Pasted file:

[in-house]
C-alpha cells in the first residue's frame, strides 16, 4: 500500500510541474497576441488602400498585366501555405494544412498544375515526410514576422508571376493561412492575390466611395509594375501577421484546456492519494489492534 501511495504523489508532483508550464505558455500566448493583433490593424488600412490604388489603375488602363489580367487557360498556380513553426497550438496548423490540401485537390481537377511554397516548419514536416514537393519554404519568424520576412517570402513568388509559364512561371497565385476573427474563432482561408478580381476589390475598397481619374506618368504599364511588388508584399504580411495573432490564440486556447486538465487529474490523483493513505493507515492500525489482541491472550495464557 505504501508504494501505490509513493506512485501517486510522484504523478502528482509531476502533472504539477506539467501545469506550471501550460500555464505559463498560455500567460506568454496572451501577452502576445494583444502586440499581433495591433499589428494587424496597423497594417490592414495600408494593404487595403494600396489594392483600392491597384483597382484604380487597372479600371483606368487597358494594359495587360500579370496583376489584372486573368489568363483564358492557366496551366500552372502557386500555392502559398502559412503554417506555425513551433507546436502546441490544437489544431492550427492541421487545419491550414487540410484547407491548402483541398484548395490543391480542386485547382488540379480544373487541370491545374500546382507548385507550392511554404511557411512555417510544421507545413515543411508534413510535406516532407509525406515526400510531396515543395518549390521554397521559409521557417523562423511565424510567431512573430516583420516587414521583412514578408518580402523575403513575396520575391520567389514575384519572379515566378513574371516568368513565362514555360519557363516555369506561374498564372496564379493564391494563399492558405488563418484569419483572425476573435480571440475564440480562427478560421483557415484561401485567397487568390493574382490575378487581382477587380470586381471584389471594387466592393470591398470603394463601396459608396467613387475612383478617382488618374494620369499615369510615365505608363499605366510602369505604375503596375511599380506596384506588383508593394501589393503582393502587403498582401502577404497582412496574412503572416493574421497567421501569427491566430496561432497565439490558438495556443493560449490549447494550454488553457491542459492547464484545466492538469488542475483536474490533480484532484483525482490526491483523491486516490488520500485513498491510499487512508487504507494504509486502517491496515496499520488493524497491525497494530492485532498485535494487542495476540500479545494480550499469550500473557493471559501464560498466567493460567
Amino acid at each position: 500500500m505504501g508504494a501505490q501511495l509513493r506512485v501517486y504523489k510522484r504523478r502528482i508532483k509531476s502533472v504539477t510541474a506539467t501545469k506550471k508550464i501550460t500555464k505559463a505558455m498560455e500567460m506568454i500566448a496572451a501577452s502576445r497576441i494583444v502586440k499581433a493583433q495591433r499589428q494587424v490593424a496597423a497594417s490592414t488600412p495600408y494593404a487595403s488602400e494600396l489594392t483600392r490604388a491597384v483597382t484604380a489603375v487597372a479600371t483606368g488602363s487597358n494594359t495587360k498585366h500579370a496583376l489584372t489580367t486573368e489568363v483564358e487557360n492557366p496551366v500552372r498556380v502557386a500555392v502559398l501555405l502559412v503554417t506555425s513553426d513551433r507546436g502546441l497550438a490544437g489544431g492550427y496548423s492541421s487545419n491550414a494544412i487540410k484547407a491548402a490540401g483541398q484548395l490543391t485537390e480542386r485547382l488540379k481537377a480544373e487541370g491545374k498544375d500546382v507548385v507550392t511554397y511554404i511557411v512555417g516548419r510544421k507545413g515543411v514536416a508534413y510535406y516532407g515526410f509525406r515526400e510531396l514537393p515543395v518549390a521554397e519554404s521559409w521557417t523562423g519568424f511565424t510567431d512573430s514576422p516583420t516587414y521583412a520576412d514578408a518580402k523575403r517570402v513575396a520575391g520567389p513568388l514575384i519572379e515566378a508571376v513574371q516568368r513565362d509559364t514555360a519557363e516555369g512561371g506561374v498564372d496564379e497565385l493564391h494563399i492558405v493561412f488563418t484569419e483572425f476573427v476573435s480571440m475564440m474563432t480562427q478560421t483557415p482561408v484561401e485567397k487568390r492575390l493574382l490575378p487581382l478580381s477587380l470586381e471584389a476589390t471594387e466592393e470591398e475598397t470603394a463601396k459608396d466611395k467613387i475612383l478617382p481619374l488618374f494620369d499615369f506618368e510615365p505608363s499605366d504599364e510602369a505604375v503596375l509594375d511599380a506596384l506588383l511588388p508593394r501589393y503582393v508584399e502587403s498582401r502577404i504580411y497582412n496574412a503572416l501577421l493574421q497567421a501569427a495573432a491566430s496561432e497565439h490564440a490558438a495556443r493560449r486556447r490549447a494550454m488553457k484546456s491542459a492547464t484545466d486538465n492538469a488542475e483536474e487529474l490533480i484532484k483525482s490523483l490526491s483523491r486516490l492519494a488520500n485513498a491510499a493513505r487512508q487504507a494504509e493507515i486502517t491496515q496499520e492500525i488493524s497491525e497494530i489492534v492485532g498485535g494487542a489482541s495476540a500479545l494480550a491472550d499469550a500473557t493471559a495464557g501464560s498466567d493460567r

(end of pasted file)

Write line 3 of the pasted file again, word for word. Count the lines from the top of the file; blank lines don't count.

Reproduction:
Amino acid at each position: 500500500m505504501g508504494a501505490q501511495l509513493r506512485v501517486y504523489k510522484r504523478r502528482i508532483k509531476s502533472v504539477t510541474a506539467t501545469k506550471k508550464i501550460t500555464k505559463a505558455m498560455e500567460m506568454i500566448a496572451a501577452s502576445r497576441i494583444v502586440k499581433a493583433q495591433r499589428q494587424v490593424a496597423a497594417s490592414t488600412p495600408y494593404a487595403s488602400e494600396l489594392t483600392r490604388a491597384v483597382t484604380a489603375v487597372a479600371t483606368g488602363s487597358n494594359t495587360k498585366h500579370a496583376l489584372t489580367t486573368e489568363v483564358e487557360n492557366p496551366v500552372r498556380v502557386a500555392v502559398l501555405l502559412v503554417t506555425s513553426d513551433r507546436g502546441l497550438a490544437g489544431g492550427y496548423s492541421s487545419n491550414a494544412i487540410k484547407a491548402a490540401g483541398q484548395l490543391t485537390e480542386r485547382l488540379k481537377a480544373e487541370g491545374k498544375d500546382v507548385v507550392t511554397y511554404i511557411v512555417g516548419r510544421k507545413g515543411v514536416a508534413y510535406y516532407g515526410f509525406r515526400e510531396l514537393p515543395v518549390a521554397e519554404s521559409w521557417t523562423g519568424f511565424t510567431d512573430s514576422p516583420t516587414y521583412a520576412d514578408a518580402k523575403r517570402v513575396a520575391g520567389p513568388l514575384i519572379e515566378a508571376v513574371q516568368r513565362d509559364t514555360a519557363e516555369g512561371g506561374v498564372d496564379e497565385l493564391h494563399i492558405v493561412f488563418t484569419e483572425f476573427v476573435s480571440m475564440m474563432t480562427q478560421t483557415p482561408v484561401e485567397k487568390r492575390l493574382l490575378p487581382l478580381s477587380l470586381e471584389a476589390t471594387e466592393e470591398e475598397t470603394a463601396k459608396d466611395k467613387i475612383l478617382p481619374l488618374f494620369d499615369f506618368e510615365p505608363s499605366d504599364e510602369a505604375v503596375l509594375d511599380a506596384l506588383l511588388p508593394r501589393y503582393v508584399e502587403s498582401r502577404i504580411y497582412n496574412a503572416l501577421l493574421q497567421a501569427a495573432a491566430s496561432e497565439h490564440a490558438a495556443r493560449r486556447r490549447a494550454m488553457k484546456s491542459a492547464t484545466d486538465n492538469a488542475e483536474e487529474l490533480i484532484k483525482s490523483l490526491s483523491r486516490l492519494a488520500n485513498a491510499a493513505r487512508q487504507a494504509e493507515i486502517t491496515q496499520e492500525i488493524s497491525e497494530i489492534v492485532g498485535g494487542a489482541s495476540a500479545l494480550a491472550d499469550a500473557t493471559a495464557g501464560s498466567d493460567r